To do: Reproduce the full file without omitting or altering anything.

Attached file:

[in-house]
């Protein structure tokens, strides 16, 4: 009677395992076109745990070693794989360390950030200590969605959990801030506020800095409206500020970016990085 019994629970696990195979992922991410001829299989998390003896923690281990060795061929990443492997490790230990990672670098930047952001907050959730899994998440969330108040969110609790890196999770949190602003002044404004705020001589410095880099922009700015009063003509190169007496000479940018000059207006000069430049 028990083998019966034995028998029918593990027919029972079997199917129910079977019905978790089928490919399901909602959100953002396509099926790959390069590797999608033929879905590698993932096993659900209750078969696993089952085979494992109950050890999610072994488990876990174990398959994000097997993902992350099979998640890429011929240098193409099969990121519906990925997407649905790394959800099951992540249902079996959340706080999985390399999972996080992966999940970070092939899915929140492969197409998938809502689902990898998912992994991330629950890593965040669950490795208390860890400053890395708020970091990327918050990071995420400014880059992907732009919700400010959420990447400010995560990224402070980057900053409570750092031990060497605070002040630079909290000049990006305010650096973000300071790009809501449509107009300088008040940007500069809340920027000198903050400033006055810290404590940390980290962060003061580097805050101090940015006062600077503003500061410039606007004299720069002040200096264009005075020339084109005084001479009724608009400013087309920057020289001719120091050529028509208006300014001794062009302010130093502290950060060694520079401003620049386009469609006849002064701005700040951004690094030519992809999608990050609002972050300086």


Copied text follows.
[in-house]
């Protein structure tokens, strides 16, 4: 009677395992076109745990070693794989360390950030200590969605959990801030506020800095409206500020970016990085 019994629970696990195979992922991410001829299989998390003896923690281990060795061929990443492997490790230990990672670098930047952001907050959730899994998440969330108040969110609790890196999770949190602003002044404004705020001589410095880099922009700015009063003509190169007496000479940018000059207006000069430049 028990083998019966034995028998029918593990027919029972079997199917129910079977019905978790089928490919399901909602959100953002396509099926790959390069590797999608033929879905590698993932096993659900209750078969696993089952085979494992109950050890999610072994488990876990174990398959994000097997993902992350099979998640890429011929240098193409099969990121519906990925997407649905790394959800099951992540249902079996959340706080999985390399999972996080992966999940970070092939899915929140492969197409998938809502689902990898998912992994991330629950890593965040669950490795208390860890400053890395708020970091990327918050990071995420400014880059992907732009919700400010959420990447400010995560990224402070980057900053409570750092031990060497605070002040630079909290000049990006305010650096973000300071790009809501449509107009300088008040940007500069809340920027000198903050400033006055810290404590940390980290962060003061580097805050101090940015006062600077503003500061410039606007004299720069002040200096264009005075020339084109005084001479009724608009400013087309920057020289001719120091050529028509208006300014001794062009302010130093502290950060060694520079401003620049386009469609006849002064701005700040951004690094030519992809999608990050609002972050300086």